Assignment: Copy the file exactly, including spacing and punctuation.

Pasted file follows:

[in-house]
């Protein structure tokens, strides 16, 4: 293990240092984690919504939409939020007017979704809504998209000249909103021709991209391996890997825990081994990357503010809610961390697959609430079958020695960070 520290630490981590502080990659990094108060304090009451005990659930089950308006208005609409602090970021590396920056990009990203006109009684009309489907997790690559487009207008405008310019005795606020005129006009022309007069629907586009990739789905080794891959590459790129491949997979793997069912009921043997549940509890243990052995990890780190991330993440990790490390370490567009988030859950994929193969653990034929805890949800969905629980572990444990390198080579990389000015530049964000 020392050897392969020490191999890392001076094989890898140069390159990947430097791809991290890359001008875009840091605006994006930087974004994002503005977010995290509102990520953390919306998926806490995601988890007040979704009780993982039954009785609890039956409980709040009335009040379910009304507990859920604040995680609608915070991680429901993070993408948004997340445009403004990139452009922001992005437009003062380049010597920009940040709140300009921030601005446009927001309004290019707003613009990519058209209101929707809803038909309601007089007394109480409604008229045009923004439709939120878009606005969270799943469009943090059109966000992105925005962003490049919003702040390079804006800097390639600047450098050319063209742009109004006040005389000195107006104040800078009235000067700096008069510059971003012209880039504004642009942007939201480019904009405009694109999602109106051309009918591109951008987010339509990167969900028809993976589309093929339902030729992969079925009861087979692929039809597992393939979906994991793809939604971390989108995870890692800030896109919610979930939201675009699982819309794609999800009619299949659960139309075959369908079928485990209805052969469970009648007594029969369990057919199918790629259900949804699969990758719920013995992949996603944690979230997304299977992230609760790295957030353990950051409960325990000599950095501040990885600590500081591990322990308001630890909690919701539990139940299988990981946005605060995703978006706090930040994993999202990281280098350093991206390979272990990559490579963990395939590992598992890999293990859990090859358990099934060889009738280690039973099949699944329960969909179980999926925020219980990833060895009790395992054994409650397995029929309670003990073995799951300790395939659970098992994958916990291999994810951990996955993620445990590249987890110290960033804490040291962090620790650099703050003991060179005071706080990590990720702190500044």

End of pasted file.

[in-house]
């Protein structure tokens, strides 16, 4: 293990240092984690919504939409939020007017979704809504998209000249909103021709991209391996890997825990081994990357503010809610961390697959609430079958020695960070 520290630490981590502080990659990094108060304090009451005990659930089950308006208005609409602090970021590396920056990009990203006109009684009309489907997790690559487009207008405008310019005795606020005129006009022309007069629907586009990739789905080794891959590459790129491949997979793997069912009921043997549940509890243990052995990890780190991330993440990790490390370490567009988030859950994929193969653990034929805890949800969905629980572990444990390198080579990389000015530049964000 020392050897392969020490191999890392001076094989890898140069390159990947430097791809991290890359001008875009840091605006994006930087974004994002503005977010995290509102990520953390919306998926806490995601988890007040979704009780993982039954009785609890039956409980709040009335009040379910009304507990859920604040995680609608915070991680429901993070993408948004997340445009403004990139452009922001992005437009003062380049010597920009940040709140300009921030601005446009927001309004290019707003613009990519058209209101929707809803038909309601007089007394109480409604008229045009923004439709939120878009606005969270799943469009943090059109966000992105925005962003490049919003702040390079804006800097390639600047450098050319063209742009109004006040005389000195107006104040800078009235000067700096008069510059971003012209880039504004642009942007939201480019904009405009694109999602109106051309009918591109951008987010339509990167969900028809993976589309093929339902030729992969079925009861087979692929039809597992393939979906994991793809939604971390989108995870890692800030896109919610979930939201675009699982819309794609999800009619299949659960139309075959369908079928485990209805052969469970009648007594029969369990057919199918790629259900949804699969990758719920013995992949996603944690979230997304299977992230609760790295957030353990950051409960325990000599950095501040990885600590500081591990322990308001630890909690919701539990139940299988990981946005605060995703978006706090930040994993999202990281280098350093991206390979272990990559490579963990395939590992598992890999293990859990090859358990099934060889009738280690039973099949699944329960969909179980999926925020219980990833060895009790395992054994409650397995029929309670003990073995799951300790395939659970098992994958916990291999994810951990996955993620445990590249987890110290960033804490040291962090620790650099703050003991060179005071706080990590990720702190500044």